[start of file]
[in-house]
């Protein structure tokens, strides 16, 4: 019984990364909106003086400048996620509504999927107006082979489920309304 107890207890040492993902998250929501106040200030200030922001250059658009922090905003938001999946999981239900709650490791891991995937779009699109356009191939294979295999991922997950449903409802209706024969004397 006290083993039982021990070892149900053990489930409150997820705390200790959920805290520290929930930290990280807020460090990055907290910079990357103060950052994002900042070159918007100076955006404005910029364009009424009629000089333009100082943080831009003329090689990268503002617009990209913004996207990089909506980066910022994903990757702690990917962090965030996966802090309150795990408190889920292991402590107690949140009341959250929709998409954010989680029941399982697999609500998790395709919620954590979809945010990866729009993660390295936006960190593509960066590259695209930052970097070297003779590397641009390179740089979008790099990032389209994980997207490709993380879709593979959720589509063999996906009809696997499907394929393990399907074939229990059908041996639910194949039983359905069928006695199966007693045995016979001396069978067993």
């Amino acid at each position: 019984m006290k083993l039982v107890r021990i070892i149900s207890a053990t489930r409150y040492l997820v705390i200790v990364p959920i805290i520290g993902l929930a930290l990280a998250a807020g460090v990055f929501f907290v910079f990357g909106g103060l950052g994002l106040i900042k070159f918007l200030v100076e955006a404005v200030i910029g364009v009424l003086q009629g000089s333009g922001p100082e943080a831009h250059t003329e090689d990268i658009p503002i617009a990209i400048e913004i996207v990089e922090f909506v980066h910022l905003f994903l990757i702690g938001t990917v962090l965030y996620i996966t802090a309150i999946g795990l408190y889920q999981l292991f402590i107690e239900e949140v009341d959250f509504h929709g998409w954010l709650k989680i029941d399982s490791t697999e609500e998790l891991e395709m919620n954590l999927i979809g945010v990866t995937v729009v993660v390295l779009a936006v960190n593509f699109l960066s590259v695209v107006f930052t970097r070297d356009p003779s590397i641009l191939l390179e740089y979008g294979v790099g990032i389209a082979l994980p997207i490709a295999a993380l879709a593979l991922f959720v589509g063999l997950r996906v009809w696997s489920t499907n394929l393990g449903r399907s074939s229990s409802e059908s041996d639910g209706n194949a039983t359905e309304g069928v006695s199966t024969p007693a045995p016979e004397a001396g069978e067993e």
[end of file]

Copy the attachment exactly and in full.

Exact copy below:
[in-house]
């Protein structure tokens, strides 16, 4: 019984990364909106003086400048996620509504999927107006082979489920309304 107890207890040492993902998250929501106040200030200030922001250059658009922090905003938001999946999981239900709650490791891991995937779009699109356009191939294979295999991922997950449903409802209706024969004397 006290083993039982021990070892149900053990489930409150997820705390200790959920805290520290929930930290990280807020460090990055907290910079990357103060950052994002900042070159918007100076955006404005910029364009009424009629000089333009100082943080831009003329090689990268503002617009990209913004996207990089909506980066910022994903990757702690990917962090965030996966802090309150795990408190889920292991402590107690949140009341959250929709998409954010989680029941399982697999609500998790395709919620954590979809945010990866729009993660390295936006960190593509960066590259695209930052970097070297003779590397641009390179740089979008790099990032389209994980997207490709993380879709593979959720589509063999996906009809696997499907394929393990399907074939229990059908041996639910194949039983359905069928006695199966007693045995016979001396069978067993």
């Amino acid at each position: 019984m006290k083993l039982v107890r021990i070892i149900s207890a053990t489930r409150y040492l997820v705390i200790v990364p959920i805290i520290g993902l929930a930290l990280a998250a807020g460090v990055f929501f907290v910079f990357g909106g103060l950052g994002l106040i900042k070159f918007l200030v100076e955006a404005v200030i910029g364009v009424l003086q009629g000089s333009g922001p100082e943080a831009h250059t003329e090689d990268i658009p503002i617009a990209i400048e913004i996207v990089e922090f909506v980066h910022l905003f994903l990757i702690g938001t990917v962090l965030y996620i996966t802090a309150i999946g795990l408190y889920q999981l292991f402590i107690e239900e949140v009341d959250f509504h929709g998409w954010l709650k989680i029941d399982s490791t697999e609500e998790l891991e395709m919620n954590l999927i979809g945010v990866t995937v729009v993660v390295l779009a936006v960190n593509f699109l960066s590259v695209v107006f930052t970097r070297d356009p003779s590397i641009l191939l390179e740089y979008g294979v790099g990032i389209a082979l994980p997207i490709a295999a993380l879709a593979l991922f959720v589509g063999l997950r996906v009809w696997s489920t499907n394929l393990g449903r399907s074939s229990s409802e059908s041996d639910g209706n194949a039983t359905e309304g069928v006695s199966t024969p007693a045995p016979e004397a001396g069978e067993e």